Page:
I’m probably one of the few Americans left with some sympathy for President Barack Obama’s foreign policy, and even I have to admit that his Syria policy has been a mess.
His “red line” about chemical weapons turned out to be more like a penciled suggestion. His rejection of the proposal by Hillary Rodham Clinton and David Petraeus to arm moderate Syrian factions tragically empowered both the Islamic State group and President Bashar Assad of Syria.
Dismissing the Islamic State as a “JV team,” as Obama did in January, was silly — compounded by the White House’s contorted attempts to deny that he had said that. Obama’s ambassador to Syria, Robert Ford, resigned this year because he found our government’s policy impossible to defend.
The tragedy in Syria isn’t Obama’s fault, but that of Syrians. Still, the president has been painfully passive toward what has unfolded: the deaths of nearly 200,000 Syrians, the destabilization of neighboring countries by 3 million refugees, the near collapse of Iraq, the beheading of two U.S. journalists, mass atrocities against Yazidi and Christian religious minorities and growing risks of Islamic State terrorism against U.S. and European targets.
And, yes, that’s the judgment of an Obama fan.
So it’s just as well that the president is trying for a reset — oops, wrong word — let’s just say “a new strategy” in Syria.
“America will lead a broad coalition to roll back this terrorist threat,” Obama declared in his speech last week. He described it as a “counterterrorism campaign” that would “degrade and ultimately destroy” the Islamic State.
There’s some inconsistency there. Counterterrorism is the right prism through which to approach this, rather than all-out war, but it’s unlikely to destroy the Islamic State any more than it did the Taliban or militancy in Yemen. Indeed, the president, in his speech, said that his strategy in Syria “is one that we have successfully pursued in Yemen and Somalia for years.” That’s a plausible comparison, but Obama may be the only person in the world who would cite Yemen and Somalia as triumphs.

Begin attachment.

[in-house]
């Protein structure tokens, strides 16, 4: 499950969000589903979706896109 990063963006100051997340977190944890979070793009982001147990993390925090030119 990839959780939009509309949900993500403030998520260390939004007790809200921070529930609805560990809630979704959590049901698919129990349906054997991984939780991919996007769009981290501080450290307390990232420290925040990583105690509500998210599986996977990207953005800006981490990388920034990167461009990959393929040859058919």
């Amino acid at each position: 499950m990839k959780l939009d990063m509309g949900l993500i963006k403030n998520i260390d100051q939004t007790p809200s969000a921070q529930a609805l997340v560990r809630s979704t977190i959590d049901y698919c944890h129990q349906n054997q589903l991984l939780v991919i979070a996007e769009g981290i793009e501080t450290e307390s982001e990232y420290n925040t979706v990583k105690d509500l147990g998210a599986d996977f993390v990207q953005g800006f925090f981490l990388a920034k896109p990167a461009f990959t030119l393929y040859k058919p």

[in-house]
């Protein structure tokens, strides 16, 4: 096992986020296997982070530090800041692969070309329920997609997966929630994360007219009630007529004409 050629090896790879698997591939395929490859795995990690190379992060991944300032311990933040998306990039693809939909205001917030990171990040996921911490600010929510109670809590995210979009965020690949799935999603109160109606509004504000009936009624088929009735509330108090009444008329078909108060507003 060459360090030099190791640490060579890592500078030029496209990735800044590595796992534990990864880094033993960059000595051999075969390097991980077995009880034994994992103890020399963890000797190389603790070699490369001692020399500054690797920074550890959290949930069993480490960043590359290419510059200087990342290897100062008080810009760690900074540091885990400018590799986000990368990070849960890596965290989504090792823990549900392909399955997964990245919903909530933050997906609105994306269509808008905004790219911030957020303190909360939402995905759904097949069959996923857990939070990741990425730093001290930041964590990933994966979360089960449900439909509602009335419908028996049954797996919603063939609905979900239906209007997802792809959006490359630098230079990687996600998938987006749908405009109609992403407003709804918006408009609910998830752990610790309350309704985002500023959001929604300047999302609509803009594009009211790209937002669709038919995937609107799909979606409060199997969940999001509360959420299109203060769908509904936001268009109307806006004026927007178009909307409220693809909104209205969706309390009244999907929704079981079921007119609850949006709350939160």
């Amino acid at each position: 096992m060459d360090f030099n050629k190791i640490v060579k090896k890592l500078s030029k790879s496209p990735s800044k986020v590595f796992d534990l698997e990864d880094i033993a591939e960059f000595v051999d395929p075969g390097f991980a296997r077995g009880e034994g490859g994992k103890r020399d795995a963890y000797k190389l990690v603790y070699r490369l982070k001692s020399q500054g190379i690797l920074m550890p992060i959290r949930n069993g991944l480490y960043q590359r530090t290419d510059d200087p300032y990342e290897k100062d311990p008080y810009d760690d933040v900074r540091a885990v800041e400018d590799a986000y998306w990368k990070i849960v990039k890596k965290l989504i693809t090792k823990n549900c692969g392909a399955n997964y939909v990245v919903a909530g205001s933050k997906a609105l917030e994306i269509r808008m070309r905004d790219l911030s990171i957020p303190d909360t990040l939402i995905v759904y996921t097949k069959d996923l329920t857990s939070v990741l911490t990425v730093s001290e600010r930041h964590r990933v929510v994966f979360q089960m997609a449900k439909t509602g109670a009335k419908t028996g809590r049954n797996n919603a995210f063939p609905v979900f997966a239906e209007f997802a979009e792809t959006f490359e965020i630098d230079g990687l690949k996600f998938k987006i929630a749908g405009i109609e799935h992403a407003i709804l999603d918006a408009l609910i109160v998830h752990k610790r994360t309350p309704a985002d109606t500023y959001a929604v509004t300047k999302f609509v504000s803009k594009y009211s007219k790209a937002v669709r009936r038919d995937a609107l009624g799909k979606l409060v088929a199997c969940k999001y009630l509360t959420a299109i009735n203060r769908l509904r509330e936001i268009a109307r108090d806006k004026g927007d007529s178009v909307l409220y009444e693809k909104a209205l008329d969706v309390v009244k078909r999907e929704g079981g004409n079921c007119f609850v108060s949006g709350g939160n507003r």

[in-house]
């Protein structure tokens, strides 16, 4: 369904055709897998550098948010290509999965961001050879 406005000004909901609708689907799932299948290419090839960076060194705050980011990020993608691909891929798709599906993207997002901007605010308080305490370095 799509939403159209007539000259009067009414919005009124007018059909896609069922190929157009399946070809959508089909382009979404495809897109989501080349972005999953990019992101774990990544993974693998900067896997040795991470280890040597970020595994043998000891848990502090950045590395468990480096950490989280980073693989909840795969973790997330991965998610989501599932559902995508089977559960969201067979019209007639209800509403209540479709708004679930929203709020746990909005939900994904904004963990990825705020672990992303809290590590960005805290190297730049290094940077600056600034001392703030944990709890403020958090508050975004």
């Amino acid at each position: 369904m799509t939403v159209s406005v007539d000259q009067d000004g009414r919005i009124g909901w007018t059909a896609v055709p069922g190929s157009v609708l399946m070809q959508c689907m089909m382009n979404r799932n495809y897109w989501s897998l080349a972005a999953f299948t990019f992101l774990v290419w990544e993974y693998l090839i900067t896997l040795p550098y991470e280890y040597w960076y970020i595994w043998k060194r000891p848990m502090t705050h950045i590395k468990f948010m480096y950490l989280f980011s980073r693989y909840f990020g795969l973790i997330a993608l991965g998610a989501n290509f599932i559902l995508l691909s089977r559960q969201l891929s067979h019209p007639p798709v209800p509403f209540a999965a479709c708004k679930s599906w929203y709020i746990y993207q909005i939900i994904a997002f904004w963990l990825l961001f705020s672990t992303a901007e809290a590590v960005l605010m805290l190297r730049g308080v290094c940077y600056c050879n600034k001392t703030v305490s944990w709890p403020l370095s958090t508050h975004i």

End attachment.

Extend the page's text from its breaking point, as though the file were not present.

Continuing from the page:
Unfortunately, there are more problems than solutions in international relations, and calls for more aggressive action by some Republican critics could make things worse. Dick Cheney has compiled an almost perfect record of being wrong on foreign affairs, so when he called last week for the United States to be more aggressive and get “back on offense,” we should all insist upon caution.
My take is that Obama is right to expand military action against the Islamic State into Syria if it’s done prudently with modest goals of containing and degrading a terror group. We also need a partner on the ground to take advantage of airstrikes and seize back territory. That means moderate Syrian rebels, but there are many fewer of them now than there were two years ago. The middle has been vanishing.
Bolstering the Syrian opposition is still worth trying, and a senior administration official says that the White House will try to expand support. But there’s a danger that more arms will lead not to the destruction of the Islamic State, but to the creation of another Somalia.
So let’s move ahead with eyes wide open. We’ve seen the perils of Obama’s inaction, and let’s now avoid the perils of excessive action.
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Credit: Channel 2 Action News